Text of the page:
Tell us about your current research
I am a final year PhD student researching pneumococcal vaccine strategies against invasive pneumococcal disease (IPD) in HIV-infected adults in Africa. My PhD research is funded by the UK National Institute for Health Research (NIHR) Mucosal Pathogen Research Unit (MPRU) at University College London, and supervised primarily by Professor Stefan Flasche at LSHTM, as well as Professor Neil French at the University of Liverpool.
Despite the substantial reduction in pneumococcal carriage and disease among pneumococcal conjugate vaccine (PCV) vaccinated children in low-income countries, HIV-infected adults remain at high risk of pneumococcal carriage and IPD due to suboptimal herd protection.
My PhD is exploring PCV schedules to:
- enhance herd immunity through two primary doses with a booster given at 36 months (2+1) or two primary doses with double booster (last dose given during school entry) (2+1+1) and
- directly vaccinate HIV-infected adults or HIV-infected pregnant women to reduce their IPD risk in concurrence with a 3+0 infant base schedule in Malawi.
A review of pneumococcal vaccine strategies in HIV-infected adults was published in Expert Review of Vaccines setting the scene for my modelling work. To understand the contribution of HIV-infected adults to pneumococcal transmission and hence the impact of their vaccination on herd protection, I published another paper in PLOS Computational Biology.
Further understanding of the potential disparity in carriage susceptibility or transmissibility between HIV-infected and uninfected adults led me to studying their interactions with the rest of the population via social contacts - this work is still under peer review.
How did you first become interested in infectious disease modelling?
During my MSc in Epidemiology at LSHTM, I was fascinated with the infectious disease modelling module, and the use of mathematics to understand infectious disease dynamics, given my background in computer sciences and mathematics.
My pre-PhD time as a research assistant at Imperial College London in the Department of Infectious Disease Epidemiology reignited my passion for using modelling to answer complex issues of pneumococcal disease dynamics and herd immunity during my PhD.
Describe your career journey so far
My undergraduate degree was in Computer Sciences and Mathematics, which I then followed up with an MSc in Epidemiology under a competitive British Commonwealth scholarship in 2012. Before and after my MSc, I had been working with the Malawi Liverpool Wellcome Programme (MLW) in Malawi for nearly six years before joining Imperial. At MLW, I mostly worked as a data manager and epidemiologist to manage large volume of field demographics, epidemiology, clinical and laboratory research datasets, with little attention to analysis.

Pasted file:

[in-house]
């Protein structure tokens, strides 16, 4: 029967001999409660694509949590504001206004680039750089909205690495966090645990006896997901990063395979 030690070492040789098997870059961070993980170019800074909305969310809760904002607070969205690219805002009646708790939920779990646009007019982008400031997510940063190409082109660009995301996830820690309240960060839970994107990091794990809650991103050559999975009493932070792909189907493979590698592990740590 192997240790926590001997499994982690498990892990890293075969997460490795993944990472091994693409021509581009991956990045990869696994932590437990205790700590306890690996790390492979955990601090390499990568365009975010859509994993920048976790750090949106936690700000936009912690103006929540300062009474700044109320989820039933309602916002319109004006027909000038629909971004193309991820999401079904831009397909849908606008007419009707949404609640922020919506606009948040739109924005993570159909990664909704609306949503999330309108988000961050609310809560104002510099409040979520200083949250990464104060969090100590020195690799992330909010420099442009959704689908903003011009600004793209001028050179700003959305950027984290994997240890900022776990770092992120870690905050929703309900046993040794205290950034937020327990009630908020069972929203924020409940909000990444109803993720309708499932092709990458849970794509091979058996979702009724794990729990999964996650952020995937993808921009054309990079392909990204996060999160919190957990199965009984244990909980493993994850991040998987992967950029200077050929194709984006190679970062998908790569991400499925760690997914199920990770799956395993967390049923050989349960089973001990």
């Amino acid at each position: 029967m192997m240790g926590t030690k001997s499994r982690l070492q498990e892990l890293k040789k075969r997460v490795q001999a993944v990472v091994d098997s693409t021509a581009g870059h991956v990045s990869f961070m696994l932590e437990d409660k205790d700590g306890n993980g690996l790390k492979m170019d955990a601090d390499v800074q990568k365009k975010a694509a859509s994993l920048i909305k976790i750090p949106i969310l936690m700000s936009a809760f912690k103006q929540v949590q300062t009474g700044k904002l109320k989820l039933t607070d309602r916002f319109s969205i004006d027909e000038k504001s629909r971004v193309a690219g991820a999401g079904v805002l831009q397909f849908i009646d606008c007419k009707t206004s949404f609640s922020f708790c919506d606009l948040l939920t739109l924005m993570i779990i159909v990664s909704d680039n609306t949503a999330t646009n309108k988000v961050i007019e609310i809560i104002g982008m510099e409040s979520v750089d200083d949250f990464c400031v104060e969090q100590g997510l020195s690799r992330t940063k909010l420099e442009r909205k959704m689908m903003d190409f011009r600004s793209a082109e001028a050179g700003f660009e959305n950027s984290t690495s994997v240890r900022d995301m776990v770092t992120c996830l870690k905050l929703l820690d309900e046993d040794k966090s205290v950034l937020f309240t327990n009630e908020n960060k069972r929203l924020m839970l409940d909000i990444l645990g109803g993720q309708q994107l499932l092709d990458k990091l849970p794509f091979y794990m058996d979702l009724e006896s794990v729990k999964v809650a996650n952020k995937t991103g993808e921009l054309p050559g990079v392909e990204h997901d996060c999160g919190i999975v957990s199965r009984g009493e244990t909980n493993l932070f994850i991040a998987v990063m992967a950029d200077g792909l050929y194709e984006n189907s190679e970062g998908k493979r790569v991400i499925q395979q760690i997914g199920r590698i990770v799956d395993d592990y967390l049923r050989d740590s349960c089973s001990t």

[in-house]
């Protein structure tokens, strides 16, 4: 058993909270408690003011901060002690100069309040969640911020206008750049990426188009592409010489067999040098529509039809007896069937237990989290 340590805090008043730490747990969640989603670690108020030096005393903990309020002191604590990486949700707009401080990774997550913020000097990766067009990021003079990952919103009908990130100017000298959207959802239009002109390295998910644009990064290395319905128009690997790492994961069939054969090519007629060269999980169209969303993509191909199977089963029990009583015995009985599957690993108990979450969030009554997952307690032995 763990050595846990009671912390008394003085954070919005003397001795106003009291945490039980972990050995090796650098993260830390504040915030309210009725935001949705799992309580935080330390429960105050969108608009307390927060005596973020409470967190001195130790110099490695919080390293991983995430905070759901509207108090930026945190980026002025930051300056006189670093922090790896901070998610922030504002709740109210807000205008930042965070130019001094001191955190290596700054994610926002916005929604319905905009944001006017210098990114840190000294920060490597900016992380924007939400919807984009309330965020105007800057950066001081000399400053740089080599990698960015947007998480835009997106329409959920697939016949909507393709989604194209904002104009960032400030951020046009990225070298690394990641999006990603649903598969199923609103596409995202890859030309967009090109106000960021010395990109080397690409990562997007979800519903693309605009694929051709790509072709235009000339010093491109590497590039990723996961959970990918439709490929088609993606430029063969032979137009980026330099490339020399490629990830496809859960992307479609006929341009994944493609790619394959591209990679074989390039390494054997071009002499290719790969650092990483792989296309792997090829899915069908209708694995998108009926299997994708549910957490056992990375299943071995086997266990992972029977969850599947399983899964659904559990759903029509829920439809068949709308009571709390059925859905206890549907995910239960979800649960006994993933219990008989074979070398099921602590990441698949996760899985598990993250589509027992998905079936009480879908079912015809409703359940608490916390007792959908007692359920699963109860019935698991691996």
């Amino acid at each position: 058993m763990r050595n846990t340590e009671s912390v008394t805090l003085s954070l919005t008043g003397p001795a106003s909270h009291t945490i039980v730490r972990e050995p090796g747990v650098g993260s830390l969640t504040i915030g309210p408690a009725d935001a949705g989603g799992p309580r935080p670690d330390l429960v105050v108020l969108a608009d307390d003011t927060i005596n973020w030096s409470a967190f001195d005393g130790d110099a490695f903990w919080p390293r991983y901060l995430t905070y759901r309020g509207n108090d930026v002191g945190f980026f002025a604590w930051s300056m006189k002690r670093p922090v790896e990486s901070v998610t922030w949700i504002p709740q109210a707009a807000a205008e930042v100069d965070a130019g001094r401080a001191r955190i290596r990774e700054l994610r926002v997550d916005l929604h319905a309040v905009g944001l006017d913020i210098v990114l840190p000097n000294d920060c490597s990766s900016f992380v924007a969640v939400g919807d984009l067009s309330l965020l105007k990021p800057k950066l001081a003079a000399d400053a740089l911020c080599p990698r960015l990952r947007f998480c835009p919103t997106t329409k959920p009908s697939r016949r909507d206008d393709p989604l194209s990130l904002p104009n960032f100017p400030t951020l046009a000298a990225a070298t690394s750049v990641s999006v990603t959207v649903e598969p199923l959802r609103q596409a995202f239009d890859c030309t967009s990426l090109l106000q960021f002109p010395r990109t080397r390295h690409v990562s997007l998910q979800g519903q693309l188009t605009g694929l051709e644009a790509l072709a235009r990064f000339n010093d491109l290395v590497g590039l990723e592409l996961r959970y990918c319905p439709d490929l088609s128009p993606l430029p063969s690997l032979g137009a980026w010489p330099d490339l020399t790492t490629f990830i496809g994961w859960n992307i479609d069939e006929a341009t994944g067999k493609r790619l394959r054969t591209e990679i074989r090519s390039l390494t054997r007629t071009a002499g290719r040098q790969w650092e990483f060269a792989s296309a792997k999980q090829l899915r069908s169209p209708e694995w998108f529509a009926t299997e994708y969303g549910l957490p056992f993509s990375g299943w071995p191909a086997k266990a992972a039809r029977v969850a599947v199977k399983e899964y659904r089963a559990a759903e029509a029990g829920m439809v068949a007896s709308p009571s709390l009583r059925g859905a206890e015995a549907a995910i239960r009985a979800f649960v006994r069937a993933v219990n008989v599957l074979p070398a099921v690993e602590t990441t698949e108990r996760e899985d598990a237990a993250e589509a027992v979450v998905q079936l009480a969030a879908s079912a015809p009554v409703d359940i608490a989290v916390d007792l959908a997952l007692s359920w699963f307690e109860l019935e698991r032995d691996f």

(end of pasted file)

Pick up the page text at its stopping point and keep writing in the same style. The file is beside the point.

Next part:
I decided to move to Imperial to mainly focus on analysis and modelling for the rest of my career, having understood the data generation and management process. I previously worked in HIV/TB, typhoid fever and malaria, before undertaking pneumococcal PhD research. In a few months, I am hoping to submit my remaining research work to peer reviewed publications, as well as my PhD thesis for defence.
What’s your favourite thing about working at LSHTM?
I strongly think it is the friendly people I have encountered. Early career researchers and other senior scientists are able to make time to help out if you have a technical question on statistics, mathematics or computation.
Also, the meet ups at the school bar before COVID-19 were really a great way to meet new people, as outside the School, Londoners are not that friendly! Last, but not least, staff at the School have been very supportive in helping me with scholarship issues to make my life a lot smoother.
Do you have any advice or tips for other early career researchers?
Yes, I think PhD is the time to gain lots of skills, and asking peers for help is more important than being stuck with a problem for many days. I also loved the LSHTM cafeteria coffee which really help to refresh me during working hours.
Presenting your work is also great experience and a good way to become even more familiar with your work. It can be terrifying to do this in a group with all the smart people in the CMMID, but it helps to build your confidence and understanding of your research work.
How can other people contact you?
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